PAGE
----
DAVID BEVAN: Right. Well, turning to …

MATTHEW ABRAHAM: [Interrupts] As is Pauline Hanson.

DAVID BEVAN: Yeah. Turning to another front page …


DAVID BEVAN: … This is in The Australian. It appears that because of the confusion of power policy over the last 10 years, we're actually worse off than if we'd just accepted Julia Gillard's carbon tax. The power has gone up so much, much more than we would have if we'd just accepted her initial carbon tax.

ARTHUR SINODINOS: No, what we've got is a- I disagree with that. What we've got is a situation where particularly where you look at state policies, and this is- I'm making a non-political point here. You look at New South Wales or you look at Victoria; different types of governments have all put sorts of clamps on gas exploration development. So part of what's happened is that we've got this situation where we all viewed gas as a transition fuel, but the supply of gas is being artificially constrained. And what we're doing is talking to the state governments about how we unlock that gas potential and use it as a transition fuel, which will help everybody, including South Australia.

MATTHEW ABRAHAM: You spoke to Steven Marshall last night, he says- the Opposition Leader. He has a, if elected, a 10-year moratorium on unconventional gas exploration in the Southeast. Would you like to see that lifted?

ARTHUR SINODINOS: Well, I want to see all artificial limitations on exploration and development lifted. In the cases where people have confirmed on a scientific basis about the implications of particular gas exploration techniques, fracking and the rest, I'm happy to talk to people about how we help to deal with those. Dr Finkel and I have been doing a lot of work on this. We've been looking at systems overseas, including in Texas, around how you create greater transparency in dealing with those sorts of issues around unconventional gas sources, as well.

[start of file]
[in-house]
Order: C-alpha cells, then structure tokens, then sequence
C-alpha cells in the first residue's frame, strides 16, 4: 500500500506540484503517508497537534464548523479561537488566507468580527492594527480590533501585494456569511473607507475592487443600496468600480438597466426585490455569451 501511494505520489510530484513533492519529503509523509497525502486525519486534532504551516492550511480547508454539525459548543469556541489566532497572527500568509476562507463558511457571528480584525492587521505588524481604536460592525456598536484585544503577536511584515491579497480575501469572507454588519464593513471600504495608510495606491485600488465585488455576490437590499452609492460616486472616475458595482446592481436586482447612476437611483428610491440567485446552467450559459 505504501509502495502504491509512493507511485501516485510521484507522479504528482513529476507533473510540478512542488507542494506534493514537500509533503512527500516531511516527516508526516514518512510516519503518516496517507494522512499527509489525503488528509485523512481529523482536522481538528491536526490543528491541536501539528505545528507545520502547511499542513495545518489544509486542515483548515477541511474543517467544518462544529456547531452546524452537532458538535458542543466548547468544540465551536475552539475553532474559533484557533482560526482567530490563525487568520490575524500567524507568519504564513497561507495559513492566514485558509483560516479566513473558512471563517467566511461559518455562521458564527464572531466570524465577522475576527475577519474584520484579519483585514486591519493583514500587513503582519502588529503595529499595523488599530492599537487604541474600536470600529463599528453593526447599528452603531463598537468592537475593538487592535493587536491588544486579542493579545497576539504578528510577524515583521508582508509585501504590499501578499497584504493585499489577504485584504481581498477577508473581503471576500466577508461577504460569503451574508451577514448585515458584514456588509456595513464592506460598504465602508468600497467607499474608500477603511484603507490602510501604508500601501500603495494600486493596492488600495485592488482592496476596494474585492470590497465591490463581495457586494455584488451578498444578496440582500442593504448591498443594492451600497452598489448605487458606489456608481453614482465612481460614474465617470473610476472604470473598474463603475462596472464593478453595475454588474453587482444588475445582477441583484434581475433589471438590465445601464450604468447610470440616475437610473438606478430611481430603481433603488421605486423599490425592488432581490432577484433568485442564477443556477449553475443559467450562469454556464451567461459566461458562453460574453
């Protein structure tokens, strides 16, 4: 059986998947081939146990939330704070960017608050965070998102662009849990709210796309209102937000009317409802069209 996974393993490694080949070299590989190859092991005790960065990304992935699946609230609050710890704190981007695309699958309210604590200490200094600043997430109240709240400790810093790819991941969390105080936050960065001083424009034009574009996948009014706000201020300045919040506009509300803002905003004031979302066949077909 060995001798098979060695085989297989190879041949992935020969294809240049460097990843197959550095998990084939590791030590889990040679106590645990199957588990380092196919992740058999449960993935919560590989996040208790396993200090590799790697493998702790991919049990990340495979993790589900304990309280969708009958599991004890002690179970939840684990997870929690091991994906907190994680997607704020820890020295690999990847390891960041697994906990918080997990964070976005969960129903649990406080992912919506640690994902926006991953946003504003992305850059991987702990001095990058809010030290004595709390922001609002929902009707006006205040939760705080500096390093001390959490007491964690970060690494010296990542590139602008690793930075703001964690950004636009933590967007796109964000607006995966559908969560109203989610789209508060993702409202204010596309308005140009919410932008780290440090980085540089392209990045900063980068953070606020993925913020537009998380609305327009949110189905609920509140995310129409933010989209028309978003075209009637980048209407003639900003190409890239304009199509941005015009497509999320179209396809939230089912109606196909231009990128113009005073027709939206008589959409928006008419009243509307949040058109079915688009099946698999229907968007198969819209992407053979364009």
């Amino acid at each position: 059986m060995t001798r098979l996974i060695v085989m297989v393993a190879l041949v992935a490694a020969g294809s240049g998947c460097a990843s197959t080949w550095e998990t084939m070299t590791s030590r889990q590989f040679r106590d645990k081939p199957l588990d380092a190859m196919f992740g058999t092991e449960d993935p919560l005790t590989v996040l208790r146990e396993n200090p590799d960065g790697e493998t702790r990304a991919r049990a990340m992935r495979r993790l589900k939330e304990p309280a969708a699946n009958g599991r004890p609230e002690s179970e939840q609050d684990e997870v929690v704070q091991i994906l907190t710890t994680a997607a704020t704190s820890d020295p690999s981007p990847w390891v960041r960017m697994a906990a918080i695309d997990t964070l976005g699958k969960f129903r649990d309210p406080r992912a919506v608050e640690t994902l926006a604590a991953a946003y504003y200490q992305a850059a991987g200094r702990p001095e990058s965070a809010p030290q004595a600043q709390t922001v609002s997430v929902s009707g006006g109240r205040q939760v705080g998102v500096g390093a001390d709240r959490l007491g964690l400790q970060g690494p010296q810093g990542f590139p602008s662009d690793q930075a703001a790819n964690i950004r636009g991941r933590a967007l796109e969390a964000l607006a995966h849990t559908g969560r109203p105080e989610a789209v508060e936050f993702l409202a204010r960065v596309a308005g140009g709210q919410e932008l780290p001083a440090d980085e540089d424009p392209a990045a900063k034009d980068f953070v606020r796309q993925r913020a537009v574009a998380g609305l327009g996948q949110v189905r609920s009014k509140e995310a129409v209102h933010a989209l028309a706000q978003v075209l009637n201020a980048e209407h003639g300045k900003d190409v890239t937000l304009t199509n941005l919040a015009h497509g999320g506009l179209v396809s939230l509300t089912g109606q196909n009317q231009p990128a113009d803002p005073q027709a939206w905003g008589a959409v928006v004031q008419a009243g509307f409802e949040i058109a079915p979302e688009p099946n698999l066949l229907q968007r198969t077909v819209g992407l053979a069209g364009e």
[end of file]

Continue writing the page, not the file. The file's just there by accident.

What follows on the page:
MATTHEW ABRAHAM: But how much blame does your government - because you've been in for several years now - take for the confusion over power policy? Because again, the submissions that have been given to this inquiry, Finkel inquiry, from the Australian Energy Council make it quite clear that the confusion over policy has meant that although the price has gone up, the market hasn't responded because they just don't trust what you in government will do next.

ARTHUR SINODINOS: Malcolm- as I said before, Malcolm Turnbull is the first Prime Minister in a long time who's taken the responsibility to create the National Energy Plan to deal with exactly the sort of issues you're talking about. But that confusion is exacerbated when governments take action to artificially limit the options that are on the table in terms of potential sources of supply like gas.

MATTHEW ABRAHAM: Minister, thank you.

ARTHUR SINODINOS: Thank you very much. Great to be with you.

MATTHEW ABRAHAM: No, we appreciate you coming on the program. Minister for Industry, Science and Innovation, Federal Minister in the Turnbull Government, and that is Senator Arthur Sinodinos here on ABC Radio Adelaide.